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Rethinking the Olympics: Cultural Histories of the Olympic Games.

Rethinking the Olympics: Cultural Histories of the Olympic Games. Edited by Robert K. Barney. (Morgantown, West Virginia University: FIT, 2010). Reviewed by Otto J. Schantz, University of Koblenz-Landau, Germany.

Rethinking the Olympics is an anthology of articles previously published in Olympika: The International Journal of Olympic Studies, for some time, the only, and arguably, still the best academic journal specializing in Olympic studies. In order to assemble this anthology Robert K. Barney, the founder of the International Centre for Olympic Studies and editor in chief of the journal Olympika, selected 17 out of some 90 peer-reviewed articles which have been published since the first edition of the journal in 1992. The editor's aim was to address what he feels are key themes in Olympic studies.

The book is organized in a tripartite fashion, focusing first on the history of the Games, then on persistent problems, issues, crises, and finally, on the future of the Olympic Movement. The historical part is structured in three sections and covers ancient Olympic history and its legacy (4 articles), the modern Olympic ideology of Pierre de Coubertin (2 articles) and the "Most Controversial Games--Berlin 1936" (2 Articles). Part II, entitled Persistent Problems, Issues, and Crises, is arranged into four sections. The first of these sections addresses the tenacious problem of illicit performance enhancement (2 articles). Another examines commercialization (2 articles). The remaining two sections of Part II are dedicated respectively to "Enduring Controversies" and "The Politics of Hosting Olympic Games." Part III contains only one article; it raises the question of the future, a future of the Olympic Games in the problematical context of globalization.

The articles assembled in this anthology are all written by leading academics in the field of classical or modern sport history, sport sociology or political science. All chapters are of high, albeit diveregent quality, but each reflects the high academic standard of the journal Olympika.

The topics of the different articles address historical, political and social-cultural issues that have been and still remain of great importance for the modern Olympic movement. Even though only six of the 17 articles were published in the last ten years, and only three of them since 2005, most of them are still relevant today. However, during the last 15 years Olympic studies have gained momentum and our insight into some issues concerning the modern evolution of the games has evolved considerably, partly because the IOC's archives have become much more accessible. In order for the reader to be able to situate the time of original publication it would have been useful to indicate the specific date of publication for each article.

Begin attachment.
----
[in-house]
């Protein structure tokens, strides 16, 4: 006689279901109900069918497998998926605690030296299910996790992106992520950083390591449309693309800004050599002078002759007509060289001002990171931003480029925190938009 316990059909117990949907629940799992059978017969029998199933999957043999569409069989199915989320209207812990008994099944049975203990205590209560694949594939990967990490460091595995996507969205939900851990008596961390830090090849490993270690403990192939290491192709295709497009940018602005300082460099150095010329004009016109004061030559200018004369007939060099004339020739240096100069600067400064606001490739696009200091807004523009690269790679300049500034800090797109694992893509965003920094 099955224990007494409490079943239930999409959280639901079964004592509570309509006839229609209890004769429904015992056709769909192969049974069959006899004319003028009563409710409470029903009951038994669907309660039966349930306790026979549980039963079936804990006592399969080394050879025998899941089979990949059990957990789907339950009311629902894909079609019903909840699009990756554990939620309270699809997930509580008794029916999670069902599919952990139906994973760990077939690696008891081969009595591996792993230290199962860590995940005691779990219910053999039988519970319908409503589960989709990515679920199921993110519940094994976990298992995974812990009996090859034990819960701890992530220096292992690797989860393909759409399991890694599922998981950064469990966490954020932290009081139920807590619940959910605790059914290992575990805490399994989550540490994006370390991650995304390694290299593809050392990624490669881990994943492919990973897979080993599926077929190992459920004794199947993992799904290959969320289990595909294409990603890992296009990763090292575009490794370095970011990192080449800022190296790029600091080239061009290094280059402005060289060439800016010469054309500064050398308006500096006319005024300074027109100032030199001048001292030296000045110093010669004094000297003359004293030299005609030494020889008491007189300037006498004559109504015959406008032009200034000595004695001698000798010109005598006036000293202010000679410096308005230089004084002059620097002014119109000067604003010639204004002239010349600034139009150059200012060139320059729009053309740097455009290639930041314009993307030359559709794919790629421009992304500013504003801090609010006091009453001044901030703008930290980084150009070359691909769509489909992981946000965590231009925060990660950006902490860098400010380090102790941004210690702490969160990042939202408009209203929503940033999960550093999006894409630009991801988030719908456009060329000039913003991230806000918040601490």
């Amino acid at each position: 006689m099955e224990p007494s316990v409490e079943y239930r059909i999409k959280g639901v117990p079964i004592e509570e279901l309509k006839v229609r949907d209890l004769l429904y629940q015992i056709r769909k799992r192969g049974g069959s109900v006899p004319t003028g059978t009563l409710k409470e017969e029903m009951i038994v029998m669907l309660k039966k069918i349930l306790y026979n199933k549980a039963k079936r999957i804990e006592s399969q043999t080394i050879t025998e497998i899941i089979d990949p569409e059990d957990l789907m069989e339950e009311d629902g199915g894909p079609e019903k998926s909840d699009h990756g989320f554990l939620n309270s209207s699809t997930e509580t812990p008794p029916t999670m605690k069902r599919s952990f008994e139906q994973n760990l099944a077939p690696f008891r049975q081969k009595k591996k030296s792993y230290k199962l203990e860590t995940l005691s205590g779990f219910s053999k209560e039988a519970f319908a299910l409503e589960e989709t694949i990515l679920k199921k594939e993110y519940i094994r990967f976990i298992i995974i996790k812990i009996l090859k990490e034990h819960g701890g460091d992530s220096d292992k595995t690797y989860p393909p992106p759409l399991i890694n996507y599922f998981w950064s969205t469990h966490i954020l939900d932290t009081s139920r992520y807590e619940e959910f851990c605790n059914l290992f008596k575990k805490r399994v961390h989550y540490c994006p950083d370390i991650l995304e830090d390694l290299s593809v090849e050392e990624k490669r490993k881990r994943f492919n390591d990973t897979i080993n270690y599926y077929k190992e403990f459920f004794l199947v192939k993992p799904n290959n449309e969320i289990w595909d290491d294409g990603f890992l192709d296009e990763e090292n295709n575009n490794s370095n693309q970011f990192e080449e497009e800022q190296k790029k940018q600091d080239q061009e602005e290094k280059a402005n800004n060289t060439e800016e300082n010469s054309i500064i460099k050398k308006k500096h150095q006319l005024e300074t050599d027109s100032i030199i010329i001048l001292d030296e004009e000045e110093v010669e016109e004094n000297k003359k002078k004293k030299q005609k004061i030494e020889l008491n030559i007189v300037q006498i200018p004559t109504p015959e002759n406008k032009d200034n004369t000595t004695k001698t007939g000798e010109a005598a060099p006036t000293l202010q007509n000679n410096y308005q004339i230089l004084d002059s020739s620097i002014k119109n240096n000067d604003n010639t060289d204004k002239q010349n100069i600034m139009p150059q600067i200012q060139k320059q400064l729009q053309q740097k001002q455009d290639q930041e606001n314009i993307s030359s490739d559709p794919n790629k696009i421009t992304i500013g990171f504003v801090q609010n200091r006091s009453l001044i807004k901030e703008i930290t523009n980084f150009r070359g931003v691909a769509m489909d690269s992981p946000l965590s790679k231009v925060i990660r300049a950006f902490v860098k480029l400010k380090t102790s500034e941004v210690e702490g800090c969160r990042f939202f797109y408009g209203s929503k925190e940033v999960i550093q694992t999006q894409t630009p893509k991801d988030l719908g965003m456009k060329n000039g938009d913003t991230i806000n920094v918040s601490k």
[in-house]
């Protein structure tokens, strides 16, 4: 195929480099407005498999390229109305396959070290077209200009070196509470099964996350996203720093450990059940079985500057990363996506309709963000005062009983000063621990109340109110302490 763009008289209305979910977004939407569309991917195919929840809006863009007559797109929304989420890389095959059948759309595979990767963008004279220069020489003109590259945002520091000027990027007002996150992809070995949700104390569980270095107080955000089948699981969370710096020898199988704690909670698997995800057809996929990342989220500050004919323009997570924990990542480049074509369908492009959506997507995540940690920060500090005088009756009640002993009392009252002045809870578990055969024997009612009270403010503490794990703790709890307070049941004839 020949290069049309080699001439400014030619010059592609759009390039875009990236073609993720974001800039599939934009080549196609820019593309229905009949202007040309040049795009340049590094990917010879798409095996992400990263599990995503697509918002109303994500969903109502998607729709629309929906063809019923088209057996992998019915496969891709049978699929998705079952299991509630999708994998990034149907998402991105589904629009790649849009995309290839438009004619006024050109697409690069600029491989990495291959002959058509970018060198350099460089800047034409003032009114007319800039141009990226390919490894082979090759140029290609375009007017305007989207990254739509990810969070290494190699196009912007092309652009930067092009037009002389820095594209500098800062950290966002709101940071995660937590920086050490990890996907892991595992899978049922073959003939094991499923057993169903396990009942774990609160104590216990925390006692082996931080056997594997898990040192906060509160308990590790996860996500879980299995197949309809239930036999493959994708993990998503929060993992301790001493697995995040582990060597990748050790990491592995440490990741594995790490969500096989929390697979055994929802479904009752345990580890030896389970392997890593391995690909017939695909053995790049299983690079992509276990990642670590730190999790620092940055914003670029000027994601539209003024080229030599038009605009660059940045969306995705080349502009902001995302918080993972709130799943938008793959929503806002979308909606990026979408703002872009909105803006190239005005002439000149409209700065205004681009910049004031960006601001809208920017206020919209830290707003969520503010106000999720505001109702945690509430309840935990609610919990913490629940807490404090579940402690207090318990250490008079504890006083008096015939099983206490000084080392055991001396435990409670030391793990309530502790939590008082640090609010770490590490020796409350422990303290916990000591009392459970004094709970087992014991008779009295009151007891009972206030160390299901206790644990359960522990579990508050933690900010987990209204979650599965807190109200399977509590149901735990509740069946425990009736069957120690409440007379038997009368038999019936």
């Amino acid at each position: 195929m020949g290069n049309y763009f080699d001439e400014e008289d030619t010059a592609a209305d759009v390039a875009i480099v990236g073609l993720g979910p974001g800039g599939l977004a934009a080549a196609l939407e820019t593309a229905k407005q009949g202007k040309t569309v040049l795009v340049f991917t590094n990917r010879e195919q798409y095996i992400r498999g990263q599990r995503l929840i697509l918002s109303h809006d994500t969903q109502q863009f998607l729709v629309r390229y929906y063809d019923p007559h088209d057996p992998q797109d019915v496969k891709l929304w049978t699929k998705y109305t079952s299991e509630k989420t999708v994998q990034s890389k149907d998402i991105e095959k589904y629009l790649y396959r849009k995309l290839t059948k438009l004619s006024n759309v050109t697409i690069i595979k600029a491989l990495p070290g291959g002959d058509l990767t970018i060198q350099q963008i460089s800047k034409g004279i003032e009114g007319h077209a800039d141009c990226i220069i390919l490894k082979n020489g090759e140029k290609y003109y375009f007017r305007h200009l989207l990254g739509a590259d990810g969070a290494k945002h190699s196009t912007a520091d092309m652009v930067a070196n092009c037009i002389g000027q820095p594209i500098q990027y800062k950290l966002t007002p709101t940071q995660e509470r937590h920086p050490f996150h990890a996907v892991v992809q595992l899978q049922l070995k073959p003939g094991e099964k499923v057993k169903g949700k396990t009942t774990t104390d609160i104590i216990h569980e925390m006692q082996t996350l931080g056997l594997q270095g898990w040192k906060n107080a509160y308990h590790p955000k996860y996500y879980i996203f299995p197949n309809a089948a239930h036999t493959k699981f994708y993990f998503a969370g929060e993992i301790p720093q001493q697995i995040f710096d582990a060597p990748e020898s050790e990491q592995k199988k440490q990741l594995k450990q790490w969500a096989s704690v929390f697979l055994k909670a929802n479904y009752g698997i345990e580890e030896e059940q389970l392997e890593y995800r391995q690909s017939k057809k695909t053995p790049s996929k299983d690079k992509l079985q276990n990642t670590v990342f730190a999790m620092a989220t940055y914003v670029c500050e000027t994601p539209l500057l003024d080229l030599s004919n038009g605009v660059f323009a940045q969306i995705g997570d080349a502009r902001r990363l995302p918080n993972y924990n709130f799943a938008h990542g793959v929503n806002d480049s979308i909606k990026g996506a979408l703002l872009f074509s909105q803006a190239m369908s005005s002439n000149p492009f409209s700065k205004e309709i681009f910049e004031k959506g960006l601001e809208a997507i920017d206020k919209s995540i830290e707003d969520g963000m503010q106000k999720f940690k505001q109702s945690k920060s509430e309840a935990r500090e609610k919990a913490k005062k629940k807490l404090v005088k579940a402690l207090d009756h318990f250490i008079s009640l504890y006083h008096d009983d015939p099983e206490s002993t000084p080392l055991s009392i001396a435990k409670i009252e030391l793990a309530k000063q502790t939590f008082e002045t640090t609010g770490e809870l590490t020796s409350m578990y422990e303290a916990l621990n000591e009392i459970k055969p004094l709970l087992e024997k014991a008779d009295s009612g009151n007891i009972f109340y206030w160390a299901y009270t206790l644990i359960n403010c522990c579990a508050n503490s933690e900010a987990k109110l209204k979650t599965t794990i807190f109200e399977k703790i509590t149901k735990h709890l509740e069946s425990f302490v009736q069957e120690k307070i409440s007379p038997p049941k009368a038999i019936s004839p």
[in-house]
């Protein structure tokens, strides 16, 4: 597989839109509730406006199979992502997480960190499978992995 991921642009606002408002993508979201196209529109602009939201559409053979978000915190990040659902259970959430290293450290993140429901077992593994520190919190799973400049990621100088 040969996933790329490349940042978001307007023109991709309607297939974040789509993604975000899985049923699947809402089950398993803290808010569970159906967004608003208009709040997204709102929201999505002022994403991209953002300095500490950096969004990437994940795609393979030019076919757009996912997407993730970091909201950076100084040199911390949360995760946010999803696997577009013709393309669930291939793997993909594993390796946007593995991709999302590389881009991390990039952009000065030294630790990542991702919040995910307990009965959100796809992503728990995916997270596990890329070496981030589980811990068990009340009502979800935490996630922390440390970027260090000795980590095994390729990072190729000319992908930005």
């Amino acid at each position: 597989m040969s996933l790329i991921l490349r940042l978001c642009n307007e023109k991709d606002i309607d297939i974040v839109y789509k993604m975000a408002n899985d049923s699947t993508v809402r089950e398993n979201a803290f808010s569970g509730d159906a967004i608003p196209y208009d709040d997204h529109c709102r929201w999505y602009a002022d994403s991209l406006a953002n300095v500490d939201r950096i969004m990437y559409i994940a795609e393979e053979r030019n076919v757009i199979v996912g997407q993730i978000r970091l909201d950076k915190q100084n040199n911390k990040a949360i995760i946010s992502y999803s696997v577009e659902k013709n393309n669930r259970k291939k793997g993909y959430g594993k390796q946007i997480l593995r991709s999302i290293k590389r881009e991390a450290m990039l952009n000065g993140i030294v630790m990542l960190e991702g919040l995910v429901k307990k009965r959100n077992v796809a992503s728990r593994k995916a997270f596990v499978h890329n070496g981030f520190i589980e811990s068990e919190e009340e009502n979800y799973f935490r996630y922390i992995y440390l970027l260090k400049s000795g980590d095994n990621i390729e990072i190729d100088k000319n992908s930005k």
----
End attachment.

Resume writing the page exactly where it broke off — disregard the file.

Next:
In the very first issue of Olympika (1992), John MacAloon, the celebrated anthropologist of ritual from the University of Chicago, wrote an important article (not included in Rethinking the Olympics) entitled "Sport, Science and Intercultural Relations." (1) In that article, which led Olypika's inaugural issue, MacAloon called for a more energetic and internationalized disciplinary approach to Olympic studies, a field largely and traditionally dominated by European scholars. Reading Robert Barney's anthology we get the impression that John MacAloon's wish has been more than fulfilled. Lending support to this impression is the fact that the volume's illustrious line-up of academic authors includes contributors from the USA, Canada, Australia, New Zealand and England. A chapter by the Norwegian philosopher Sigmund Loland is the only piece in the volume contributed by a non-Anglo-Saxon European author. This over-representation of authors from English-speaking countries is probably not due to a selection bias of the editor, nor is it due to the lack of non-Anglo-Saxon academics in Olympic studies, but rather to the difficulties inherent in publishing in a language another than your mother tongue.

Some consternation is also caused by the fact that a specific group of researchers is underrepresented--our female scholarly colleagues. Roberta Park and Jan Rintala/Judith A. Bischoff are the only women to contribute to this anthology. Rintala and Bischoff are the co-authors of the article, "Leadership Positions for Women in Olympic Sport Governing Bodies." Roberta Park, the distinguished University of California-Berkeley historian, contributed a remarkable piece on the history of the body and sport-related sciences, even though, in comparison to the other contributions in the anthology, it has a less indelible connection to the Olympic Movement.

Despite these points of criticism, Robert Barney's anthology can be considered an excellent overview and introduction to the most relevant issues of Olympic studies. It presents a valuable collection of research papers that will be extremely useful not only for undergraduates, graduates, but also for researchers who are interested in the cultural history of the Olympic Movement. At the same time it will be a show-case attesting to the high quality of the leading international journal dealing with Olympic studies, Olympika.


(1) John J. MacAloon, "Sport, Science and Intercultural Relations" Olympika. The International Journal for Olympic Studies 1 (1992), 1-28.
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Author:Schantz, Otto J.
Publication:Olympika: The International Journal of Olympic Studies
Article Type:Book review
Date:Jan 1, 2010
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